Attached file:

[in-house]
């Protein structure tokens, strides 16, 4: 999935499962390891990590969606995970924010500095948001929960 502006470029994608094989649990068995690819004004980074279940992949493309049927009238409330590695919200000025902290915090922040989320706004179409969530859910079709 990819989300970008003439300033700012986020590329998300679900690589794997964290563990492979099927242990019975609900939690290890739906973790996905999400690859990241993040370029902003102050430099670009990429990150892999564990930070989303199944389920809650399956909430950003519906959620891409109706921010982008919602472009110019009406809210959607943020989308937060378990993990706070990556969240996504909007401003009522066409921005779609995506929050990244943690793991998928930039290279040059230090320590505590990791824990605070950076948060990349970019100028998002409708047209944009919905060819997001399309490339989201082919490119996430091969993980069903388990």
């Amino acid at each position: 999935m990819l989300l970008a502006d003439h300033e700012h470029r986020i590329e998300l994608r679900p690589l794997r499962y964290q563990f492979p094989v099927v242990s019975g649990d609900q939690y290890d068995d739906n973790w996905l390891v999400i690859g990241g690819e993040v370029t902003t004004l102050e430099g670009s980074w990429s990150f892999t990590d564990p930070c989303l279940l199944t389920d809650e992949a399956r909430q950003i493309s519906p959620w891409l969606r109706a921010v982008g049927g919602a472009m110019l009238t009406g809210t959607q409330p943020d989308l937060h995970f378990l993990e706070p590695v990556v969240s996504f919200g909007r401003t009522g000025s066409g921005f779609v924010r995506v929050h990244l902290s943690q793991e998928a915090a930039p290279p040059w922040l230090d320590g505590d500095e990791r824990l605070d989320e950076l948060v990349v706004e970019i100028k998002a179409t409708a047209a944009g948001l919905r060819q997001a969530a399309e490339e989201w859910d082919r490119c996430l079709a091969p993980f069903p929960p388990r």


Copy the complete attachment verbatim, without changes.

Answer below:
[in-house]
């Protein structure tokens, strides 16, 4: 999935499962390891990590969606995970924010500095948001929960 502006470029994608094989649990068995690819004004980074279940992949493309049927009238409330590695919200000025902290915090922040989320706004179409969530859910079709 990819989300970008003439300033700012986020590329998300679900690589794997964290563990492979099927242990019975609900939690290890739906973790996905999400690859990241993040370029902003102050430099670009990429990150892999564990930070989303199944389920809650399956909430950003519906959620891409109706921010982008919602472009110019009406809210959607943020989308937060378990993990706070990556969240996504909007401003009522066409921005779609995506929050990244943690793991998928930039290279040059230090320590505590990791824990605070950076948060990349970019100028998002409708047209944009919905060819997001399309490339989201082919490119996430091969993980069903388990």
């Amino acid at each position: 999935m990819l989300l970008a502006d003439h300033e700012h470029r986020i590329e998300l994608r679900p690589l794997r499962y964290q563990f492979p094989v099927v242990s019975g649990d609900q939690y290890d068995d739906n973790w996905l390891v999400i690859g990241g690819e993040v370029t902003t004004l102050e430099g670009s980074w990429s990150f892999t990590d564990p930070c989303l279940l199944t389920d809650e992949a399956r909430q950003i493309s519906p959620w891409l969606r109706a921010v982008g049927g919602a472009m110019l009238t009406g809210t959607q409330p943020d989308l937060h995970f378990l993990e706070p590695v990556v969240s996504f919200g909007r401003t009522g000025s066409g921005f779609v924010r995506v929050h990244l902290s943690q793991e998928a915090a930039p290279p040059w922040l230090d320590g505590d500095e990791r824990l605070d989320e950076l948060v990349v706004e970019i100028k998002a179409t409708a047209a944009g948001l919905r060819q997001a969530a399309e490339e989201w859910d082919r490119c996430l079709a091969p993980f069903p929960p388990r």